Following the collapse of Reconstruction, African Americans created a broad-based independent political movement in the South: Black Populism.
Between 1886 and 1898 Black farmers, sharecroppers, and agrarian laborers organized their communities to combat the rising tide of Jim Crow laws. As Black Populism asserted itself and grew into a regional force, it met fierce resistance from the white planter and business elite that, through the Democratic Party and its affiliated network of courts, militias, sheriffs, and newspapers, maintained tight control of the region. Violence against Black Populism was organized through the Ku Klux Klan, among other white terrorist organizations designed to halt or reverse the advance of black civil and political rights.
Despite opposition, Black Populists carried out a wide range of activities:
Black Populism found early expression in various agrarian organizations, including the Colored Agricultural Wheels, the southern Knights of Labor, the Cooperative Workers of America, and the Colored Farmers" Alliance. However, facing the limitations in attempting to implement their reforms absent of engaging the electoral process, Black Populists helped to launch the People’s Party and used the then left-of-centre Republican Party in fusion campaigns. (Today though, after the Republican Party moved to the right, and the Democratic Party in the South was abandoned by the White Populist Dixiecrats who had opposed integration in the 1960s, most African Americans who vote cast ballots for Democratic Party candidates).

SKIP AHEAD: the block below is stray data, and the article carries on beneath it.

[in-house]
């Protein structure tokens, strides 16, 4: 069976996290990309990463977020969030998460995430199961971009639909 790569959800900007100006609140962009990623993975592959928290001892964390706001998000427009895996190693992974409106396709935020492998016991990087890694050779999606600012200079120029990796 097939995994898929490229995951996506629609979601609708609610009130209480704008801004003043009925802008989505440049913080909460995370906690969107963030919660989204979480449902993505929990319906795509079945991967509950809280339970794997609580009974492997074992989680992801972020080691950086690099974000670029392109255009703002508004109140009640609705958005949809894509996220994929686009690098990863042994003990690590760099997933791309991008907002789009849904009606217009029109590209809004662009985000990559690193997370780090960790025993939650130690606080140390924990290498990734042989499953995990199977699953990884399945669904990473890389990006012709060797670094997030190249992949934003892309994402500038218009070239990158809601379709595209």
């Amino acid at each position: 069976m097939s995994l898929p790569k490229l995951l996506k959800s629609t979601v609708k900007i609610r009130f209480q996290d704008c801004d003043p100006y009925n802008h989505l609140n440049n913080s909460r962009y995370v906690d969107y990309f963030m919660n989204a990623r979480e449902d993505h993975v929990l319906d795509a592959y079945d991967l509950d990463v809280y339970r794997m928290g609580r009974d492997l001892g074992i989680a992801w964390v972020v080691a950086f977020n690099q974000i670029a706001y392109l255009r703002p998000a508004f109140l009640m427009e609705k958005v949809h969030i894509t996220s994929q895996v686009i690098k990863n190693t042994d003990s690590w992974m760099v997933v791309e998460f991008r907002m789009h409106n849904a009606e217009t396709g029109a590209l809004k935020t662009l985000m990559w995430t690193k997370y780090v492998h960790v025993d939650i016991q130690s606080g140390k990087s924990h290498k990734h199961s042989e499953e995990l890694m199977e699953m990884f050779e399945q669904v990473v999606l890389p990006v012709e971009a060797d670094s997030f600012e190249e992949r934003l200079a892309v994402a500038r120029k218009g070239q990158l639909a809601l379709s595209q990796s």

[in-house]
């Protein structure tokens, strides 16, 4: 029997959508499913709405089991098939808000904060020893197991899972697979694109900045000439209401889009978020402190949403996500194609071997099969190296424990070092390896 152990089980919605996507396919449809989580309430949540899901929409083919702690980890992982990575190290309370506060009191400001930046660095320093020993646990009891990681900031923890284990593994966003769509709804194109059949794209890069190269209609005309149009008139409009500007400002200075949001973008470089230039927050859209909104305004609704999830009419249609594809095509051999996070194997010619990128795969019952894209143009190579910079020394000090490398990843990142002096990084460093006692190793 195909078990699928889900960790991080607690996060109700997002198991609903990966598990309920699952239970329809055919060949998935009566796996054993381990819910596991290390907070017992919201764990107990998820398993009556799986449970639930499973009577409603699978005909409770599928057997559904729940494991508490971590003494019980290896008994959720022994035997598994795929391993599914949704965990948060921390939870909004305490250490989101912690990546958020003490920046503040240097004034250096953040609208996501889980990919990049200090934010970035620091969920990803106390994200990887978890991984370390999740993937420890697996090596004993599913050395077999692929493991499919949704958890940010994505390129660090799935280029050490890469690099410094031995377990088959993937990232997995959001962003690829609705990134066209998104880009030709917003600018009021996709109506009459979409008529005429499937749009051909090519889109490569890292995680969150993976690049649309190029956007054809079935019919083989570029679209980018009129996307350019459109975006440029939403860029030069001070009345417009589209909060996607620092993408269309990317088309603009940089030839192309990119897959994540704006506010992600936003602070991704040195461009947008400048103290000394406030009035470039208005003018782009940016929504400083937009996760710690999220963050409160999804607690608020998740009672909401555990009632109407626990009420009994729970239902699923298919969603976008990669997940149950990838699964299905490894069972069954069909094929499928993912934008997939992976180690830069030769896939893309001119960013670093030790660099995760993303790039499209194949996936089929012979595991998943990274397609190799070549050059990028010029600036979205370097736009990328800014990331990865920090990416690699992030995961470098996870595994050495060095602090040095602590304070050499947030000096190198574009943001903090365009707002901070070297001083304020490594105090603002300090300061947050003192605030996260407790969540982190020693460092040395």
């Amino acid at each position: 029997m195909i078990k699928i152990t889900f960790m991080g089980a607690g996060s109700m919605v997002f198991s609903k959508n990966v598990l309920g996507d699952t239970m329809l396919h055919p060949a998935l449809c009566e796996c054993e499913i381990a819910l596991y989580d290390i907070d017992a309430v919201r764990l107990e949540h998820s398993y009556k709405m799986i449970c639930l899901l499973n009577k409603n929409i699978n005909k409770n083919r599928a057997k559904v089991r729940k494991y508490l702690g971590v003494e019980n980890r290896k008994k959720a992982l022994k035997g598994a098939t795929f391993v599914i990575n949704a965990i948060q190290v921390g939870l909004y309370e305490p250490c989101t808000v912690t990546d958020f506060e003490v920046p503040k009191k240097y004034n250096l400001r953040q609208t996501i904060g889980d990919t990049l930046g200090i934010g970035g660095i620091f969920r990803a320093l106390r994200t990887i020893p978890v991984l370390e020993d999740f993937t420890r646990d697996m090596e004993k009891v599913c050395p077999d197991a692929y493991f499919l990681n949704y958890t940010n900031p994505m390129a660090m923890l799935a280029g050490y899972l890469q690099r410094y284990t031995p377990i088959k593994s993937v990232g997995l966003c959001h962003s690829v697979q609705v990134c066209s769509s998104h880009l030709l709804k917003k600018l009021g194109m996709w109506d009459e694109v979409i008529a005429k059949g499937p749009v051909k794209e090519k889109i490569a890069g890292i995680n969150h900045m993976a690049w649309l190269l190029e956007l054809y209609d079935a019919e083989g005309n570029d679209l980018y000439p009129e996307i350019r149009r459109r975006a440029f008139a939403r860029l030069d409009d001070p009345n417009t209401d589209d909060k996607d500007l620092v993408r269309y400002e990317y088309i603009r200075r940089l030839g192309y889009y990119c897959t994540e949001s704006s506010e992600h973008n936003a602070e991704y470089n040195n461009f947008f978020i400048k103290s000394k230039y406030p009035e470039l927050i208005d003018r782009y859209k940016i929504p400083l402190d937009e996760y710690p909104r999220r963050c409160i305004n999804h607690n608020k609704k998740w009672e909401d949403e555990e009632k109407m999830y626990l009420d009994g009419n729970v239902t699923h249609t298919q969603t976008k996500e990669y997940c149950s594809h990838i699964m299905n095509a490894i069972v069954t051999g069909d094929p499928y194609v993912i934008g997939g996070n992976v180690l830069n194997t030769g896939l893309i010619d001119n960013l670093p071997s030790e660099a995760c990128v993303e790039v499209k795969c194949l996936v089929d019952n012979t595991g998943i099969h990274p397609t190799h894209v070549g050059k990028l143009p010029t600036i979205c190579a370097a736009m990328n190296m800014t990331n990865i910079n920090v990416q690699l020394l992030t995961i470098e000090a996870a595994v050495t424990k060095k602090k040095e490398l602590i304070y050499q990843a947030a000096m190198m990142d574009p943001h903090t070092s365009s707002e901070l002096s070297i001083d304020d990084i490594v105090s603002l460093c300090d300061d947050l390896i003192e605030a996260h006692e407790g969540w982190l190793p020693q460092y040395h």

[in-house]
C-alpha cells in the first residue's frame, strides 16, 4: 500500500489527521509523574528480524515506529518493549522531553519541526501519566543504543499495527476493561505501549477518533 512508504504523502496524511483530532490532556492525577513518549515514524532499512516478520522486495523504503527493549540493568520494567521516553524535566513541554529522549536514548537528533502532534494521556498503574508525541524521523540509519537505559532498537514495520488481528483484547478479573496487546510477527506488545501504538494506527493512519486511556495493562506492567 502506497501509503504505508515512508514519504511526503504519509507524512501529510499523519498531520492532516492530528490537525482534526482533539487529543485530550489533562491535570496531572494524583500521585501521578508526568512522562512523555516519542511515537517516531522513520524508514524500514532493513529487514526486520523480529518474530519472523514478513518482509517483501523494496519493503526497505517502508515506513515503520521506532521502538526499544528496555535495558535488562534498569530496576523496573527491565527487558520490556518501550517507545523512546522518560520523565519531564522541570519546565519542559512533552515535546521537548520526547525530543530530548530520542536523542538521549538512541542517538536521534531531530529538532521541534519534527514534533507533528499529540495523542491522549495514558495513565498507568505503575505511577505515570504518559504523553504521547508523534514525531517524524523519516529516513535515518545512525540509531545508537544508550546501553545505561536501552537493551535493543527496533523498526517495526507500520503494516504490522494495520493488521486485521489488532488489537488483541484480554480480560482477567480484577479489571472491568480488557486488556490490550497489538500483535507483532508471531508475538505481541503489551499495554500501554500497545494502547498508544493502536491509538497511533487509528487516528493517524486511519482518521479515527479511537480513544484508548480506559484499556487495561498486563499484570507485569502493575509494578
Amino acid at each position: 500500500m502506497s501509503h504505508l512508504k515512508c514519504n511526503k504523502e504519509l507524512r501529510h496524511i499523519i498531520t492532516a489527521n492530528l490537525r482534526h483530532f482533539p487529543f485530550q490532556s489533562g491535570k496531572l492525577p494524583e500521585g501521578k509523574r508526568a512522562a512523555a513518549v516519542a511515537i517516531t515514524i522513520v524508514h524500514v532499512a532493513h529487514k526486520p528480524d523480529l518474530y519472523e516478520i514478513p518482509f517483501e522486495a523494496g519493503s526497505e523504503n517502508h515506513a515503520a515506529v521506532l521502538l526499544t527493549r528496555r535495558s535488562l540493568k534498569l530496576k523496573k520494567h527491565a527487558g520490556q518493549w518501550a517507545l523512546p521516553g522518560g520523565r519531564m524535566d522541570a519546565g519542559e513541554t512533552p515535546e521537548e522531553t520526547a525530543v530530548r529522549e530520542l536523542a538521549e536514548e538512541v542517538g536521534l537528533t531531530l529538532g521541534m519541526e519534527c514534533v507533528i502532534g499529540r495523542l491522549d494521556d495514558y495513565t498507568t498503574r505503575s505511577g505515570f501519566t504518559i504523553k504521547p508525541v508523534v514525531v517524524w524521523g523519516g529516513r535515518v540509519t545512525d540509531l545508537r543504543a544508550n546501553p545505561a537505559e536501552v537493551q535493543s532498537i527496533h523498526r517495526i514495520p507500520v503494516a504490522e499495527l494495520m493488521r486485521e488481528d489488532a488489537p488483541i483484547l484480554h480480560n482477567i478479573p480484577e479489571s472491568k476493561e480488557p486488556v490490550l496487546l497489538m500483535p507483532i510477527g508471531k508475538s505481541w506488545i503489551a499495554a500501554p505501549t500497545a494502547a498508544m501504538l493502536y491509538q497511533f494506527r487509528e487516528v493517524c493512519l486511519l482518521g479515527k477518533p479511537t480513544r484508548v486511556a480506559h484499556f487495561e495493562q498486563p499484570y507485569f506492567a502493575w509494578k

By the late 1890s, under relentless attack – propaganda campaigns warning of a “second Reconstruction” and “Negro rule,” physical intimidation, violence, and assassinations of leaders and foot soldiers – the movement was crushed. A key figure in the attack on Black Populism was Ben Tillman, the leader of South Carolina"s white farmers" movement. As realistic politicians, the Southern Populist knew that they had only two possible alternatives in the fight against the